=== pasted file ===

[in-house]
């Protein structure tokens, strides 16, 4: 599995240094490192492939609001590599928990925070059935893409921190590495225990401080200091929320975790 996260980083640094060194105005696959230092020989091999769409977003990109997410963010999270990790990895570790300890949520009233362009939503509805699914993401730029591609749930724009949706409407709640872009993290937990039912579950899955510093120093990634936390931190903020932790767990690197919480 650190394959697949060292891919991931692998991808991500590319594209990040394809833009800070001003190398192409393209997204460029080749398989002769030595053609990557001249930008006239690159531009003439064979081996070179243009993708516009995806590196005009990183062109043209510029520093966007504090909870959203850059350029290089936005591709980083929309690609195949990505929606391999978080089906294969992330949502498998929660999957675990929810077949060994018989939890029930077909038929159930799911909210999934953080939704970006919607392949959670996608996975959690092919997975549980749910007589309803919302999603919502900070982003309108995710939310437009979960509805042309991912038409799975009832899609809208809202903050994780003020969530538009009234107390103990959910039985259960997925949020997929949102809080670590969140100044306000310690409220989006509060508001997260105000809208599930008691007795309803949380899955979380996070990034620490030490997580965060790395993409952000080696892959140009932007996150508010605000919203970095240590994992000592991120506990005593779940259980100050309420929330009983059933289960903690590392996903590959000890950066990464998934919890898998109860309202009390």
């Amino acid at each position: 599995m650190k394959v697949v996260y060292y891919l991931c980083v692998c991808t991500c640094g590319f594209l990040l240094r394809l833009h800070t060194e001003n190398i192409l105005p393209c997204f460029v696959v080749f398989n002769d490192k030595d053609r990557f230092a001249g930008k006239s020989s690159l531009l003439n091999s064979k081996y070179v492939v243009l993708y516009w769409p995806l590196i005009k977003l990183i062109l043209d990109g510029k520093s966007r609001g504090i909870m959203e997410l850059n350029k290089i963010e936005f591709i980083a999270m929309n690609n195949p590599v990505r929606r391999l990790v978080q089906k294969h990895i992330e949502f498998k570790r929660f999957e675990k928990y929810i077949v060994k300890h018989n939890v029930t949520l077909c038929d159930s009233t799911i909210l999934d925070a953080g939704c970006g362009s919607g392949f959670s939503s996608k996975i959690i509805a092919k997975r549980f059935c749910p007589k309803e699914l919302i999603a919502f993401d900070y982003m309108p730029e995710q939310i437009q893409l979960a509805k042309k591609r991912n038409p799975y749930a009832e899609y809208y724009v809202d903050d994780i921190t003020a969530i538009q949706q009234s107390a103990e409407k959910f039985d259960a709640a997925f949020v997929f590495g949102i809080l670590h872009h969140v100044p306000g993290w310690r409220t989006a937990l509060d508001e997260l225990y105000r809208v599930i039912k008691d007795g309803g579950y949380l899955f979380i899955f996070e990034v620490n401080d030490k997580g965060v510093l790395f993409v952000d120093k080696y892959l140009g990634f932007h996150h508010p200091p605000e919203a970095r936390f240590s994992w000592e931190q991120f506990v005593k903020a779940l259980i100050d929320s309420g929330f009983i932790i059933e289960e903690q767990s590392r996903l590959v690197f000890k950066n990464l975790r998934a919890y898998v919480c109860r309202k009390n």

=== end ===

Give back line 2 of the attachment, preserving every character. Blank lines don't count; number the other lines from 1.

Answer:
């Protein structure tokens, strides 16, 4: 599995240094490192492939609001590599928990925070059935893409921190590495225990401080200091929320975790 996260980083640094060194105005696959230092020989091999769409977003990109997410963010999270990790990895570790300890949520009233362009939503509805699914993401730029591609749930724009949706409407709640872009993290937990039912579950899955510093120093990634936390931190903020932790767990690197919480 650190394959697949060292891919991931692998991808991500590319594209990040394809833009800070001003190398192409393209997204460029080749398989002769030595053609990557001249930008006239690159531009003439064979081996070179243009993708516009995806590196005009990183062109043209510029520093966007504090909870959203850059350029290089936005591709980083929309690609195949990505929606391999978080089906294969992330949502498998929660999957675990929810077949060994018989939890029930077909038929159930799911909210999934953080939704970006919607392949959670996608996975959690092919997975549980749910007589309803919302999603919502900070982003309108995710939310437009979960509805042309991912038409799975009832899609809208809202903050994780003020969530538009009234107390103990959910039985259960997925949020997929949102809080670590969140100044306000310690409220989006509060508001997260105000809208599930008691007795309803949380899955979380996070990034620490030490997580965060790395993409952000080696892959140009932007996150508010605000919203970095240590994992000592991120506990005593779940259980100050309420929330009983059933289960903690590392996903590959000890950066990464998934919890898998109860309202009390």